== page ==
EAC to undergo institutional reforms

The East African Community (EAC) is set to undergo institutional reforms that will facilitate the operation of the Common Market Protocol when it is adopted in April next year a senior official from the Secretariat has confirmed.
Hon. Patricia Hajabakiga (L), Hon.Mike Sebalu both from EALA and  Prudence Sebahizi chat during the meeting at Prime Holdings. (Photo/ J. Mbanda)
Hon. Patricia Hajabakiga (L), Hon.Mike Sebalu both from EALA and Prudence Sebahizi chat during the meeting at Prime Holdings. (Photo/ J. Mbanda)

The East African Community (EAC) is set to undergo institutional reforms that will facilitate the operation of the Common Market Protocol when it is adopted in April next year a senior official from the Secretariat has confirmed.

The institutional reforms will revolve around issues to do with increasing the powers of the EAC Secretariat to make decisions on behalf of the five Partner States of the Community.

Speaking to The New Times in an interview over the weekend, Ambassador Julius Onen, the deputy Secretary General of the EAC in charge of projects and programmes, said that once approved, the institutional reforms will transform the EAC Secretariat into a Commission with permanent staff (commissioners) that will administer programmes and projects of the regional bloc on a daily basis.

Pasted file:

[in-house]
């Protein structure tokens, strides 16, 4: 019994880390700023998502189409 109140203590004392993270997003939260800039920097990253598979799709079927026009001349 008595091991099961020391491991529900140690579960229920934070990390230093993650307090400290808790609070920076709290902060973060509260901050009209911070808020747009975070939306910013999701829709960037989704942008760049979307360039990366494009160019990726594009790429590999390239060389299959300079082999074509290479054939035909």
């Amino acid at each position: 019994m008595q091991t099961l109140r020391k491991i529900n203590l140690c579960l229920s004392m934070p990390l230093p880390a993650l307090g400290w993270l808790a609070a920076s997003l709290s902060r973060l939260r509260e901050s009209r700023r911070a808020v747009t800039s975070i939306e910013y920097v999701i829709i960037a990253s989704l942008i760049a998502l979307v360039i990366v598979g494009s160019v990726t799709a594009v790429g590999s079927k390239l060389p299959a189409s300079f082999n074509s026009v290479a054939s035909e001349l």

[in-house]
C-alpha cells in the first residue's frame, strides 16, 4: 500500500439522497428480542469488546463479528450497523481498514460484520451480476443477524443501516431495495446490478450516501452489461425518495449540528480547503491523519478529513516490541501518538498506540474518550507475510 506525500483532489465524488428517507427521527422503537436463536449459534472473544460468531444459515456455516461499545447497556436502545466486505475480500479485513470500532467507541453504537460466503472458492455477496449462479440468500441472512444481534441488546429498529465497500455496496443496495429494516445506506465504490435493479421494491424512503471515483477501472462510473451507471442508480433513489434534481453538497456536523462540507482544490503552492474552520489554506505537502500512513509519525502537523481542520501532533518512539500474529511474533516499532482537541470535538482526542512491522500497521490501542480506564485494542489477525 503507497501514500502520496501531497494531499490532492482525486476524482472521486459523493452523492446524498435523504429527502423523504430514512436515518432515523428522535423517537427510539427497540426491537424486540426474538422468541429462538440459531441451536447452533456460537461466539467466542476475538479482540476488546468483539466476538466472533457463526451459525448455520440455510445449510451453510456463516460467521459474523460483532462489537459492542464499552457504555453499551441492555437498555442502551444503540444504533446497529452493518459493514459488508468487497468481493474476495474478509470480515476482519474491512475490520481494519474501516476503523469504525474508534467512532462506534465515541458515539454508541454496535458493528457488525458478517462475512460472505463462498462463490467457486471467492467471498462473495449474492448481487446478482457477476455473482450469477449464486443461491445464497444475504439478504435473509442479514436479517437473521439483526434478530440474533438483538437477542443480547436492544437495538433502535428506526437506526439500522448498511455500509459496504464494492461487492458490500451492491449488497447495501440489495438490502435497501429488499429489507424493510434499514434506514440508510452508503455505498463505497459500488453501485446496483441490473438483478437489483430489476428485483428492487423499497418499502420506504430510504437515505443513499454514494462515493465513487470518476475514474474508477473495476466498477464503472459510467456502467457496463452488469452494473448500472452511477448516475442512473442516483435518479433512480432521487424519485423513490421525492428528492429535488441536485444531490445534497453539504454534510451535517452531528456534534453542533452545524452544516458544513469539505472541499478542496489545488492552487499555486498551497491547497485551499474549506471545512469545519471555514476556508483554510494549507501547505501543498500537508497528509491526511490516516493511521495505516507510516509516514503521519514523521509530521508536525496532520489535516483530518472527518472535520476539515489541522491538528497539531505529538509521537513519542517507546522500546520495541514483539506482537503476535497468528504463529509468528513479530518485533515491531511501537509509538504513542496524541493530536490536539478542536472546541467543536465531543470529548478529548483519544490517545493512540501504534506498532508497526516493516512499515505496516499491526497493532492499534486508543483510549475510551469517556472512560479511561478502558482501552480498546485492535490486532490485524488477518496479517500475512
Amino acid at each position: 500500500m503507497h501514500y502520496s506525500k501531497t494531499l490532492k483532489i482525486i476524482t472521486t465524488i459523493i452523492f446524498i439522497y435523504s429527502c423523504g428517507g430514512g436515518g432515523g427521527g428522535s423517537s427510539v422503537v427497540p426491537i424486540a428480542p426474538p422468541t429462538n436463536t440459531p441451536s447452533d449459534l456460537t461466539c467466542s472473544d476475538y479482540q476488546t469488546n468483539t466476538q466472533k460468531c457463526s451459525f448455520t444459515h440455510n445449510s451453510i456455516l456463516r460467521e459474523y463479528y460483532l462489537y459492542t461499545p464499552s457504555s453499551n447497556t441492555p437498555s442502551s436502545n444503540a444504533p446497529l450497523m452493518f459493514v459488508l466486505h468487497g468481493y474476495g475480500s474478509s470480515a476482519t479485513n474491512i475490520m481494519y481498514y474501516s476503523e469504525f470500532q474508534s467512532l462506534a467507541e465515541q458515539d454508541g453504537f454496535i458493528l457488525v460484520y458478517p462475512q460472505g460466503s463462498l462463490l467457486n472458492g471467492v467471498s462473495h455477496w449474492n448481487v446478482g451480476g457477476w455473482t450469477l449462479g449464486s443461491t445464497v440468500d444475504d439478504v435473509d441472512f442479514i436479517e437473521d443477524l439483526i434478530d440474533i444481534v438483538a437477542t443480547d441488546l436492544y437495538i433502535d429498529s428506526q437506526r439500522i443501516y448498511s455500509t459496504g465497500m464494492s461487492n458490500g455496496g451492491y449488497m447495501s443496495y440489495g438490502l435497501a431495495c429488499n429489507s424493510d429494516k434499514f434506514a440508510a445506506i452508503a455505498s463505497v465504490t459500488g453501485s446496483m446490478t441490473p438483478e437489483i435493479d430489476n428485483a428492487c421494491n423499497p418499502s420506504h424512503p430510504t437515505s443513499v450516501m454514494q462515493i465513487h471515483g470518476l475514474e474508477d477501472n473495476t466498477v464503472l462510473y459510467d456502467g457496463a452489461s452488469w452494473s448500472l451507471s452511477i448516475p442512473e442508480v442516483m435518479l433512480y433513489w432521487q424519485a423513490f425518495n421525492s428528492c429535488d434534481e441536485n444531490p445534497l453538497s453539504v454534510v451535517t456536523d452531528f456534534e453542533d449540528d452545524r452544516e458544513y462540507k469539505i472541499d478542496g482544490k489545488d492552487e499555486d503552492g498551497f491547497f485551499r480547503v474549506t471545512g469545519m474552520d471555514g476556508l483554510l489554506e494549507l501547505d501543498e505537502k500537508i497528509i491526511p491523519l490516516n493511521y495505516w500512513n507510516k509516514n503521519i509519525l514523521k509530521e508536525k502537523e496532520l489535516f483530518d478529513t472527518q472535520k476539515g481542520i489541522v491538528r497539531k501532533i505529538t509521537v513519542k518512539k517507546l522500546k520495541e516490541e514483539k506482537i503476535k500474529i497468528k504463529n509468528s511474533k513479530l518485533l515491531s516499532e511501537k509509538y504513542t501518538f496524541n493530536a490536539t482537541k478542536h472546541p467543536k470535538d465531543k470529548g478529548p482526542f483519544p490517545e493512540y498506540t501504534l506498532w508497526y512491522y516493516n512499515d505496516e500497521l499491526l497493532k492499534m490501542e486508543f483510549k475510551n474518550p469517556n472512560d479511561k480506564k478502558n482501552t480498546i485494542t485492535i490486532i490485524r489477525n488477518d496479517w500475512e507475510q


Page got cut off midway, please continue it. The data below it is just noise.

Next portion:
The community, he said, will have to undergo complete transformation to have a Common Market that is not only operational but also effective and valuable to the member States. 

“The Community needs a Commission with executive authority to take decisions directly regarding implementation of the Common Market Protocol in particular.  As we move closer to regional integration we cannot afford to leave some issues hanging,” he said.

He added that at present, the Council of Ministers with decision making powers meets rarely while the Common Market Protocol will also require closer supervision for effective implementation. 

The Council of Ministers is made up of ministers responsible for EAC affairs and it is currently chaired by Rwanda’s, Monique Mukaruliza.

“Currently the Secretariat does not have powers to make decisions while the Council meets irregularly. But with the Common Market, we shall not allow any encumbrances. The Legislative Assembly has to be empowered to address issues of the Common Market.” 

However, Onen observed that while having a Commission in place is possible, the challenge lies on how much power Partner States will be willing to surrender to the Institution.

“It is not enough to just have a Commission in place, it must be granted the power to make decisions,” he said.

The EAC Secretariat has its Headquarters in Arusha, Tanzania and is headed by the Secretary General, Ambassador Juma Mwapachu. 

According to Onen, 90 percent of the Common Market negotiations have been concluded and next  on the agenda  for the upcoming  round of  the Common Market negotiations in February next year will be discussing  institutional reforms of the Community in addition to considering outstanding issues from the negotiations.   

The timeframe for concluding and signing the EAC Common Market Protocol has been extended to the end of April 2009 while implementation is slated for 2010.

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